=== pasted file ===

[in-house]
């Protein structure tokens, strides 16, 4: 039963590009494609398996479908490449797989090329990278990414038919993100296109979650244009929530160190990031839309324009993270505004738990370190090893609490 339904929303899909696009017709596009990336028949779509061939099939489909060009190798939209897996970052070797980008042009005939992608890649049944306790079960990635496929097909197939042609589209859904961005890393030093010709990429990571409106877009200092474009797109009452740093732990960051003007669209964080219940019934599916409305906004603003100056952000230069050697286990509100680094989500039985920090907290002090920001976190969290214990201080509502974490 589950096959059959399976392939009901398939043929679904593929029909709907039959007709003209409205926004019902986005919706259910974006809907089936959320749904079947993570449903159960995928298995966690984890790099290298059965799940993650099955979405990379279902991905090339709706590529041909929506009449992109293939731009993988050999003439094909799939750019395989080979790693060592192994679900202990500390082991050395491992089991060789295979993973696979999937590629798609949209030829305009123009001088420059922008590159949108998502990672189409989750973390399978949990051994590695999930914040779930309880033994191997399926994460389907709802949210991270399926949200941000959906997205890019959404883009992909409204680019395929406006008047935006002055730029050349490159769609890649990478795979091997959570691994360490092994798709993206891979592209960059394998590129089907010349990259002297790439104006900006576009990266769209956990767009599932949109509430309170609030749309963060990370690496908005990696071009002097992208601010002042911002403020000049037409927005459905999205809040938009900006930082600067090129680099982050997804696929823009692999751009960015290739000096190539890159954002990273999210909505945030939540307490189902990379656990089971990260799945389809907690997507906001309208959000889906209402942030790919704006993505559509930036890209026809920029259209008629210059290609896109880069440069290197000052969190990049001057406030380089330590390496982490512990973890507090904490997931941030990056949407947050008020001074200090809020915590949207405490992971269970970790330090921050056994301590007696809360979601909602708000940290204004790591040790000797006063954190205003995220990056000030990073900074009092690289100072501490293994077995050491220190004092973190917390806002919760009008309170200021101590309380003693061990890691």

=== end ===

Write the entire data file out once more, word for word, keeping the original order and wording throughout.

[in-house]
């Protein structure tokens, strides 16, 4: 039963590009494609398996479908490449797989090329990278990414038919993100296109979650244009929530160190990031839309324009993270505004738990370190090893609490 339904929303899909696009017709596009990336028949779509061939099939489909060009190798939209897996970052070797980008042009005939992608890649049944306790079960990635496929097909197939042609589209859904961005890393030093010709990429990571409106877009200092474009797109009452740093732990960051003007669209964080219940019934599916409305906004603003100056952000230069050697286990509100680094989500039985920090907290002090920001976190969290214990201080509502974490 589950096959059959399976392939009901398939043929679904593929029909709907039959007709003209409205926004019902986005919706259910974006809907089936959320749904079947993570449903159960995928298995966690984890790099290298059965799940993650099955979405990379279902991905090339709706590529041909929506009449992109293939731009993988050999003439094909799939750019395989080979790693060592192994679900202990500390082991050395491992089991060789295979993973696979999937590629798609949209030829305009123009001088420059922008590159949108998502990672189409989750973390399978949990051994590695999930914040779930309880033994191997399926994460389907709802949210991270399926949200941000959906997205890019959404883009992909409204680019395929406006008047935006002055730029050349490159769609890649990478795979091997959570691994360490092994798709993206891979592209960059394998590129089907010349990259002297790439104006900006576009990266769209956990767009599932949109509430309170609030749309963060990370690496908005990696071009002097992208601010002042911002403020000049037409927005459905999205809040938009900006930082600067090129680099982050997804696929823009692999751009960015290739000096190539890159954002990273999210909505945030939540307490189902990379656990089971990260799945389809907690997507906001309208959000889906209402942030790919704006993505559509930036890209026809920029259209008629210059290609896109880069440069290197000052969190990049001057406030380089330590390496982490512990973890507090904490997931941030990056949407947050008020001074200090809020915590949207405490992971269970970790330090921050056994301590007696809360979601909602708000940290204004790591040790000797006063954190205003995220990056000030990073900074009092690289100072501490293994077995050491220190004092973190917390806002919760009008309170200021101590309380003693061990890691």